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GREER v. GREER (2021)

Court of Appeals of Mississippi.

Jason GREER, Appellant v. Trista Wilkinson GREER, Appellee

NO. 2019-CA-01695-COA

Decided: March 02, 2021


¶1. Jason Greer challenges the chancery court's grant of divorce to his wife, Trista Greer. He argues that the chancery court erred by not determining the paternity of the second child born to the marriage before granting the divorce.


¶2. Jason and Trista Greer had one son together before Trista filed for divorce. During the couple's attempts at reconciliation, Trista became pregnant. She gave birth to a baby girl in April 2018 and gave her daughter Jason's surname. However, because the couple were separated at the time, Jason questioned the baby's paternity. During the divorce proceedings, he requested an order for genetic testing to determine whether he was the father.

¶3. The request was granted on October 2, 2018. The court ordered the parties to submit to genetic testing within thirty days of the order being entered. The court further ordered Jason to schedule and pay for the testing. By the time of the divorce hearing—a year later in October 2019—Jason had failed to do either. He also did not appear at the hearing.

¶4. In his absence, the chancery court granted Trista a divorce against Jason on adultery grounds. The court held that both children were “born to the marital union” and ordered Jason to pay child support. Jason was also found to be in contempt for failing to pay child support and daycare costs as required by an earlier temporary order.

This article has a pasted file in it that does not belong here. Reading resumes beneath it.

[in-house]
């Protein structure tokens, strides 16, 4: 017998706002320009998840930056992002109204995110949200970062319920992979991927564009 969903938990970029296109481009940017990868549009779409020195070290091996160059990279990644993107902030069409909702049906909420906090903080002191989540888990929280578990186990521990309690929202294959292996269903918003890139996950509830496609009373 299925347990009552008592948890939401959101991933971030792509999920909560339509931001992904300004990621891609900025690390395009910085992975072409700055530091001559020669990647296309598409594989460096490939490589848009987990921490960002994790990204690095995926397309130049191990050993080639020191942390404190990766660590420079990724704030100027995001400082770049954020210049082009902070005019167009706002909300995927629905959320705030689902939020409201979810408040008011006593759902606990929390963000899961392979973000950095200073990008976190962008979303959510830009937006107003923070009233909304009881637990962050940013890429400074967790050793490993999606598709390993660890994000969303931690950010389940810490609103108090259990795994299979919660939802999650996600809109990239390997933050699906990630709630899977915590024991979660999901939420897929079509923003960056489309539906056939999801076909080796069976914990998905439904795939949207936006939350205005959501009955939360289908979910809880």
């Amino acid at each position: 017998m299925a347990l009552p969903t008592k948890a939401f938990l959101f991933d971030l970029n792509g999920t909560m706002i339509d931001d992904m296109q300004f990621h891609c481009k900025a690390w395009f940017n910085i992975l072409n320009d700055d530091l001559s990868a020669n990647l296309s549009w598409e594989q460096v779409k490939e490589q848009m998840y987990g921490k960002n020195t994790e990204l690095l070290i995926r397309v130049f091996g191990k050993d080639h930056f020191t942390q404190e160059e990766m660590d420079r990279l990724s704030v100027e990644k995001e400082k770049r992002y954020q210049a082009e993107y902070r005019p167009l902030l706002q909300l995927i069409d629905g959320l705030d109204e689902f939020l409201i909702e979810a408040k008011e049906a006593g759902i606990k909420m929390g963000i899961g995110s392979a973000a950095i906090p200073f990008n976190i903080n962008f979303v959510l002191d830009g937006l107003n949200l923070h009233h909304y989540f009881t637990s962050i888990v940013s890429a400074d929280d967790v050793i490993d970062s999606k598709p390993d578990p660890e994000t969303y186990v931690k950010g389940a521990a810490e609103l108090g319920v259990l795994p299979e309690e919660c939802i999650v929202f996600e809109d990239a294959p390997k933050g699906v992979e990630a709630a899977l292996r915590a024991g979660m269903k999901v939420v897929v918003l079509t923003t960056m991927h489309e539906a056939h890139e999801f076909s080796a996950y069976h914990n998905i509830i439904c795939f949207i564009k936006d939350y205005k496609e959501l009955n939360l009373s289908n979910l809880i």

¶5. Jason now appeals the grant of divorce. He argues that the chancery court erred by granting the divorce before determining the paternity of the child born in April 2018.


¶6. “We will not disturb the findings of a chancellor when supported by substantial evidence unless the chancellor abused his discretion, applied an erroneous legal standard, was manifestly wrong, or was clearly erroneous.” Williams v. Williams, 843 So. 2d 720, 722 (¶10) (Miss. 2003).


¶7. Jason argues that the chancery court erred by failing to determine paternity before granting the divorce. He also alleges that because the court failed to determine paternity, the court's grant of divorce was not a final judgment.

I. Jason failed to cite supporting legal authority.

¶8. In his brief, Jason cited no legal authority to support his claims that the lower court failed to determine paternity and that the grant of divorce was not a final judgment.

¶9. “The Mississippi Supreme Court has held that it is the duty of the appellant to provide authority in support of an assignment of error.” Herrin v. Perkins, 282 So. 3d 727, 732 (¶21) (Miss. Ct. App. 2019). “Failure to cite legal authority in support of an issue is a procedural bar on appeal.” Id. at 733 (¶21). “Any failure to cite authority in support of an argument precludes consideration of the issue on appeal.” Id.

¶10. Jason only cited to two cases in support of his arguments: Scally v. Scally, 802 So. 2d 128 (Miss. Ct. App. 2001), and M.W.F. v. D.D.F., 926 So. 2d 897 (Miss. 2006). In Scally, there was no question raised regarding whether the chancery court had addressed all issues presented; rather the matter turned on which of the chancery court's orders was a final judgment. Scally, 802 So. 2d at 130 (¶¶7-10). Further, the case does not mention any issues of paternity. Id.